An ER visit, a $12,000 bill — and a health insurer that wouldn’t pay



Brittany Cloyd was doubled over in pain when she arrived at Frankfort Regional Medical Center’s emergency room on July 21, 2017.
“They got me a wheelchair and wheeled me back to a room immediately,” said Cloyd, 27, who lives in Kentucky.
Cloyd came in after a night of worsening fever and an increasing pain on the right side of her stomach. She called her mother, a former nurse, who thought it sounded like appendicitis and told Cloyd to go to the hospital immediately.
The doctors in the emergency room did multiple tests including a CT scan and ultrasound. They determined that Cloyd had ovarian cysts, not appendicitis. They gave the pain medications that helped her feel better and in order to follow up with a gynecologist.
A few weeks later, Cloyd received something else: a $12,596 hospital bill her insurance denied — leaving her on the hook for all of it.

“We have a mortgage, we have bills, we have student loans,” says Cloyd, who works for the Kentucky government and has a 7-year-old daughter. “There is absolutely no way I could pay a $12,000 bill. I don’t even have $1,000 sitting around.”
Cloyd has her health insurance coverage through her husband’s job. His company uses Anthem, one of the country’s largest health insurance plans. In recent years, Anthem has begun denying coverage for emergency room visits that it deems “inappropriate” because they aren’t, in the insurance plan’s view, true emergencies.
The problem: These denials are made after patients visit the ER, sometimes based on the diagnosis after seeing a doctor, not on the symptoms that sent them, like in Cloyd’s case.

The policy has so far rolled out in four states: Georgia, Indiana, Missouri, and Kentucky.
“We cannot approve benefits for your recent visit to the emergency room (ER) for pelvic pain,” the letter that Cloyd received from Anthem stated, which she shared with Vox. “Emergency room services can be approved ... when a health problem is recent and severe enough that it needs immediate care.”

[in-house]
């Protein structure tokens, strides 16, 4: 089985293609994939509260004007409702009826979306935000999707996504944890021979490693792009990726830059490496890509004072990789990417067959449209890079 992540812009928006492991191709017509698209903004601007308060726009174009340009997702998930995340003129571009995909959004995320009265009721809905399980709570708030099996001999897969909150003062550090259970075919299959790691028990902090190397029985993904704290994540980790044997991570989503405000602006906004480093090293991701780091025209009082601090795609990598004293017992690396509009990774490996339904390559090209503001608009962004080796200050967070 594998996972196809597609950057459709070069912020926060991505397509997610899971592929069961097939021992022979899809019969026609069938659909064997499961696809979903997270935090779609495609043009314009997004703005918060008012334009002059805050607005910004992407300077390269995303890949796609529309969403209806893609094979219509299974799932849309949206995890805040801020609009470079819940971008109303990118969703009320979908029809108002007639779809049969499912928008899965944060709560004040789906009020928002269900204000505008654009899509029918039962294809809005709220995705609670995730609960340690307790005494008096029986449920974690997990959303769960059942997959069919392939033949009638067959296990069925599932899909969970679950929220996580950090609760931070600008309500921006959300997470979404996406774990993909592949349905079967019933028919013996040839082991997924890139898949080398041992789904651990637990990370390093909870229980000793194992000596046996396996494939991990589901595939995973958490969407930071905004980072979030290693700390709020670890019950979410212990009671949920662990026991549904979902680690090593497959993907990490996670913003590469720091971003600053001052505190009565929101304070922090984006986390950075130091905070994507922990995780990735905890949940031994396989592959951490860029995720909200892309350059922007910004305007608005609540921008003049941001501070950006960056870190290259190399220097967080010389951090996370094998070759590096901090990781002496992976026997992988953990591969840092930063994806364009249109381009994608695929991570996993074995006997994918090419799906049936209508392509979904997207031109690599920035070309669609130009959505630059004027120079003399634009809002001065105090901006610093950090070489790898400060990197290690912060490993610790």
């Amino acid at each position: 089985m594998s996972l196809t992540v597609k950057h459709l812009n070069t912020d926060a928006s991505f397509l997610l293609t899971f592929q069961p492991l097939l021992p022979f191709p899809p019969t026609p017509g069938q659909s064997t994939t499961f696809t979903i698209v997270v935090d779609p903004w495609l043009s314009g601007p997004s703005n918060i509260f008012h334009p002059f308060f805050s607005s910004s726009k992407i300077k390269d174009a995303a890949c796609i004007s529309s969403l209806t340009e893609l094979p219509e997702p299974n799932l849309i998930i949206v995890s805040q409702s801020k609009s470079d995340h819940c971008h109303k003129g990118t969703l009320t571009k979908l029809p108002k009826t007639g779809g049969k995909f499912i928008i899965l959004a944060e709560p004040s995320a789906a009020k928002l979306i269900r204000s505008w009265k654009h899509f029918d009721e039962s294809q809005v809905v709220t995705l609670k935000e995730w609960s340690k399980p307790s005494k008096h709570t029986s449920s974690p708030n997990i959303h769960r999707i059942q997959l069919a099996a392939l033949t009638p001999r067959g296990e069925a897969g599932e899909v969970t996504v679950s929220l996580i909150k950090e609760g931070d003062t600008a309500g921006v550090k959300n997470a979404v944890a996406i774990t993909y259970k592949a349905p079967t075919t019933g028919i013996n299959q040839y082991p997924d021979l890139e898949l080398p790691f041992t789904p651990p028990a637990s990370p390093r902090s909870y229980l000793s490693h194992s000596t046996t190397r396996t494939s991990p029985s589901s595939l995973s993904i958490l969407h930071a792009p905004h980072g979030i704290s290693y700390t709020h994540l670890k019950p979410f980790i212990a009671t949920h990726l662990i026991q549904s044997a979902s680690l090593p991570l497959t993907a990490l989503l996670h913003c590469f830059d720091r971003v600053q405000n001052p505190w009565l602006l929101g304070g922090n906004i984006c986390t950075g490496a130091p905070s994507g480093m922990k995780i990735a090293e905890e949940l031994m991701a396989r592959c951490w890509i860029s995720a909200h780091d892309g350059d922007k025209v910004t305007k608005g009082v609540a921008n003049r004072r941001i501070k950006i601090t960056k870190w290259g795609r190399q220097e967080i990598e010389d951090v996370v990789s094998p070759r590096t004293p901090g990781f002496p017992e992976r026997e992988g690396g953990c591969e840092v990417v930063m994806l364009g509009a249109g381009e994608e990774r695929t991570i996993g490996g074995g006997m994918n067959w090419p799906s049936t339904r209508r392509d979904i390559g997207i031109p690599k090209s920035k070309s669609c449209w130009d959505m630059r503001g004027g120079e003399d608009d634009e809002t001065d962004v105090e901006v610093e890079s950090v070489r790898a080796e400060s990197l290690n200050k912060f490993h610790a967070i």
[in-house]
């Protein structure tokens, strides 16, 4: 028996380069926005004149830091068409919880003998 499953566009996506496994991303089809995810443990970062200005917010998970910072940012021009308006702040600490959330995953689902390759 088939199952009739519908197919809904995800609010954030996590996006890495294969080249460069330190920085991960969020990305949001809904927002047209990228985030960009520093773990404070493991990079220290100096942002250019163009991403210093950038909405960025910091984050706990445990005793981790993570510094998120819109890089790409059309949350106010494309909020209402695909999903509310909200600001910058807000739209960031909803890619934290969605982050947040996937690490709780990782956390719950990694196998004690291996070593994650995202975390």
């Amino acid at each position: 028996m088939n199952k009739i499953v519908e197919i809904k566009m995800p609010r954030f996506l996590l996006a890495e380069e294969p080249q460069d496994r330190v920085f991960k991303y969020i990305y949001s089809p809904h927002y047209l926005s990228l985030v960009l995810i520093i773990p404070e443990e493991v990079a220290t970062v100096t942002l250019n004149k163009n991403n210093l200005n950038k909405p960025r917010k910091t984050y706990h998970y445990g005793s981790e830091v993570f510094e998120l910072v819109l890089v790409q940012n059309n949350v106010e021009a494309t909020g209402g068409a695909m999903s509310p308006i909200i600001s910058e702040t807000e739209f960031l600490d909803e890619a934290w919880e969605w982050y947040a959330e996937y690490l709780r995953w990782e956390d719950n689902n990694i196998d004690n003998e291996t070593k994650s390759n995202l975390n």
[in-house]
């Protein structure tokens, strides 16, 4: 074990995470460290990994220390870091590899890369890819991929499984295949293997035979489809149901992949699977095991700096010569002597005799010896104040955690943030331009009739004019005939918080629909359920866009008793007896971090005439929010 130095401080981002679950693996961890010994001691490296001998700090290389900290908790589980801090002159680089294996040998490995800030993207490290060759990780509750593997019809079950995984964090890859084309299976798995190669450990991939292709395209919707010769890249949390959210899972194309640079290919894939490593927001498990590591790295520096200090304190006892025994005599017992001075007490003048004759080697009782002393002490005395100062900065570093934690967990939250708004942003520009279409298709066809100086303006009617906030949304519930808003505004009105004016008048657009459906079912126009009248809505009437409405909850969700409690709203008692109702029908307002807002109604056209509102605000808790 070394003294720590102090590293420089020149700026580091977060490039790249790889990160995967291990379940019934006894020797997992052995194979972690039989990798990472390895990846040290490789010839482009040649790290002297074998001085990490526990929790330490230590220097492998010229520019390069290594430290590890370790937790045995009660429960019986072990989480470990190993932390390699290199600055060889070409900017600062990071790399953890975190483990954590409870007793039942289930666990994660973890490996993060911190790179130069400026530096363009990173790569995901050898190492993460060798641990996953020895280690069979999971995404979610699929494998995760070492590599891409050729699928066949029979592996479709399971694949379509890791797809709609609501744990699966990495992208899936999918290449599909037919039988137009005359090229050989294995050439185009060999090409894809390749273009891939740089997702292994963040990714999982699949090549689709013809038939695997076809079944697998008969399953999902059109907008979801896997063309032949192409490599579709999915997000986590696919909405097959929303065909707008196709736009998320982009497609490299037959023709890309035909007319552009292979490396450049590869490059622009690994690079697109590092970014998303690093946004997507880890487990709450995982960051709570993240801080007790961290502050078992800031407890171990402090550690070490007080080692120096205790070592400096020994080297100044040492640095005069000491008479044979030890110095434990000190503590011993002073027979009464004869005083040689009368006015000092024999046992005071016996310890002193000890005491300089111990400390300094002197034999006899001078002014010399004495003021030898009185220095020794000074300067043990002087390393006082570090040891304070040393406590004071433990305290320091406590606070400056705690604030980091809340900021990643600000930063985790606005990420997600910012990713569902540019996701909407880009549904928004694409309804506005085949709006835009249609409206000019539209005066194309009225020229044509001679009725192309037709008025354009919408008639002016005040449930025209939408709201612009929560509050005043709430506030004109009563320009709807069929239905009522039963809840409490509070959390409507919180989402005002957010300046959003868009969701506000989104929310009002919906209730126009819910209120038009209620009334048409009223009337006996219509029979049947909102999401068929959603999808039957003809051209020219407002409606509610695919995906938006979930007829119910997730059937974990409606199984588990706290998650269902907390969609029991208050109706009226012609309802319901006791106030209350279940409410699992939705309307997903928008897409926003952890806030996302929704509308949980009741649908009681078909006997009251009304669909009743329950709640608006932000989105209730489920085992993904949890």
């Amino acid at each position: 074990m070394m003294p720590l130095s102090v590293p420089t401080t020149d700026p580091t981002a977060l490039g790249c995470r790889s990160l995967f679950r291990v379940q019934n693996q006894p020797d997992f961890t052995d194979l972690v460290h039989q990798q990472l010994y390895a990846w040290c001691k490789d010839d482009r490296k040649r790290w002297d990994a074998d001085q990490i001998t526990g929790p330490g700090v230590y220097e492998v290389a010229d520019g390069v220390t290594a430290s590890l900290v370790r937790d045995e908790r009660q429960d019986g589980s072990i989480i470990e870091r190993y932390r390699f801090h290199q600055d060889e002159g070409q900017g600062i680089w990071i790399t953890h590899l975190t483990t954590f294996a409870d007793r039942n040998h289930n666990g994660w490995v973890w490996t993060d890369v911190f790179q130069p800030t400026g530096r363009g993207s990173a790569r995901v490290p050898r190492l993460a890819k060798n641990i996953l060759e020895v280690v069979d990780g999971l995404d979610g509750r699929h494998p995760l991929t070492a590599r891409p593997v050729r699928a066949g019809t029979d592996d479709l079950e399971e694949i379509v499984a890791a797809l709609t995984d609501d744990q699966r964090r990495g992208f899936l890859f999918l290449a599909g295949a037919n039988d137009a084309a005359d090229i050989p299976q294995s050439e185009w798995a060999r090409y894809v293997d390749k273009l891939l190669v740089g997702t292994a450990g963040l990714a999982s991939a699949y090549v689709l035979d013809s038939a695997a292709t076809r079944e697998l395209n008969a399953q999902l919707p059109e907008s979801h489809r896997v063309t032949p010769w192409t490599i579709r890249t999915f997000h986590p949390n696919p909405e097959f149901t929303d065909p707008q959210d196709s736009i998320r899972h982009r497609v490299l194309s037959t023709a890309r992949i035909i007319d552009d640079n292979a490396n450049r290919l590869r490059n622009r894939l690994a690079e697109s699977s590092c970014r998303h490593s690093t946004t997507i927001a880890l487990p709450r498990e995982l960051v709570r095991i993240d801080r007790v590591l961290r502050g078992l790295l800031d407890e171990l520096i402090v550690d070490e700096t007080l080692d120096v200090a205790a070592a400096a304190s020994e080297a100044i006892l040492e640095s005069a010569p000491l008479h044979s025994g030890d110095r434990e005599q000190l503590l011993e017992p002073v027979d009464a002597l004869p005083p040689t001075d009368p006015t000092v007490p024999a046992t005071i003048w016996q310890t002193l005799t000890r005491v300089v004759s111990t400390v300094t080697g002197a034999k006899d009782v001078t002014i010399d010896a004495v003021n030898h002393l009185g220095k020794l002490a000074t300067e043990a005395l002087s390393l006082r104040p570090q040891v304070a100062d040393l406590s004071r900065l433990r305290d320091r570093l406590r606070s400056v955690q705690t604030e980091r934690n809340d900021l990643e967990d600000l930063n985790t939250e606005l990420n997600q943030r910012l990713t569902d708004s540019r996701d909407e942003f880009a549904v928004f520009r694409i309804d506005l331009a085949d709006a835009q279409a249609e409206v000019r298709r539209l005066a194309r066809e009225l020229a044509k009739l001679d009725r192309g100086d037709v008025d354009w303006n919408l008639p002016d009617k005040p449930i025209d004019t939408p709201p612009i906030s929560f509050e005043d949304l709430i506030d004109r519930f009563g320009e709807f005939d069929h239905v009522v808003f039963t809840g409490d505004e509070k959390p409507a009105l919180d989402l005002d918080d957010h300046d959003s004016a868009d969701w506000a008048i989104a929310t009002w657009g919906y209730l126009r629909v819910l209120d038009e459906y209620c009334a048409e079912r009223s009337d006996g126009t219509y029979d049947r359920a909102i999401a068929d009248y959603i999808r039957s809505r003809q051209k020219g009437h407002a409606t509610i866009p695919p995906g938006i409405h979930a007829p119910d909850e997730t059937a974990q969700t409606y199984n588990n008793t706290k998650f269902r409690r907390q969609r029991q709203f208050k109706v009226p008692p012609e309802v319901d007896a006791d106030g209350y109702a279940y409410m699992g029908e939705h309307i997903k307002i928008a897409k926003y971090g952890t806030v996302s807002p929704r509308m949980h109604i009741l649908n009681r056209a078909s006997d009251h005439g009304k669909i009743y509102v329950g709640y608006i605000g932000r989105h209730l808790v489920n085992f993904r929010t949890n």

The Anthem letter goes on to list “stroke, heart attack, and severe bleeding” as examples of medical conditions for which ER use would be acceptable.

Anthem’s new policy mirrors similar recent developments in state Medicaid programs, which increasingly ask enrollees to pay a higher price for emergency room trips that the state determines to be non-urgent.
Indiana implemented this type of policy in 2015, and the Trump administration recently approved a request from Kentucky to do the same. Beginning in July, Kentucky will charge Medicaid enrollees $20 for their first “inappropriate” emergency room visit, $50 for their second, and $75 for their third.
All of these policies suggest a new and controversial strategy for reining in health care costs: asking patients to play a larger role in assessing their own medical condition — or pay a steep price.
Vox looked into Anthem’s practice of denying emergency room visits as part of a year-long project on emergency room billing. The series has previously explored rising emergency room prices. It relies on a database of readers’ own emergency room bills. If you have one to share, you can submit it here.